Making it easier for Chareidim who don’t want to serve in the army to enter the jobscape at an earlier age, on Sunday, the Israeli government lowered the exemption age from the IDF to 21 years.
Fulfilling his campaign promises, Prime Minister Naftali Bennett granted Chareidim the opportunity to exit the armed forces at an earlier age, so as to establish their careers. When the law was approved, after opposition from a few members of the Knesset including Defense Minister Benny Gantz, Bennett said, “For decades, the state of Israel has consistently chosen to cut off its nose to spite its face. That is, due to its great anger that the Chareidim aren’t enlisting, it also prevented them from entering the job market until a late age.”
He added, “Today we’re putting an end to this and opening the gates of work and employment to Chareidi youth, without the use of force or tanks in Bnei Brak. This is the correct path for the national interest. The integration of the Chareidi sector in the job market is a top priority for all of us. I am personally excited. This is a historic move for the future of Israel.”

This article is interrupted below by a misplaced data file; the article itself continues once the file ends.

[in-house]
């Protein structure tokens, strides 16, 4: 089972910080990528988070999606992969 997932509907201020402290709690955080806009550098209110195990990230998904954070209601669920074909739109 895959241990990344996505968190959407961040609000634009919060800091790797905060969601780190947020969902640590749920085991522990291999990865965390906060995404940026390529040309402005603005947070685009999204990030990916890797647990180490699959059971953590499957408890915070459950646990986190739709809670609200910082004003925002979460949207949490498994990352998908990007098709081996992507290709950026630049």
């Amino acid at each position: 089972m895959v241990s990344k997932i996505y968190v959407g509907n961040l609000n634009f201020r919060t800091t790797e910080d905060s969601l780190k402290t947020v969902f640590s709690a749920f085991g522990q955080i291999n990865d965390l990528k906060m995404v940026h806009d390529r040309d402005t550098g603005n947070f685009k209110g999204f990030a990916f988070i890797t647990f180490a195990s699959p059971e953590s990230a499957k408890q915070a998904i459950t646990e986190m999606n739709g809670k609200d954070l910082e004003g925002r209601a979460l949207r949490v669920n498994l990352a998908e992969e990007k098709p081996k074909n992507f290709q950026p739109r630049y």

According to the new arrangement, the age of exemption will immediately drop to age 21 for the next two years. After 24 months, the exemption age will be raised to age 22, and after another 12 months, it will be raised to age 23. But, even as the age is raised, Chareidim can be released from compulsory service at the age of 21 if they join the labor market by completing a professional job training program or a training program in civilian national service, such as search-and-rescue or emergency services.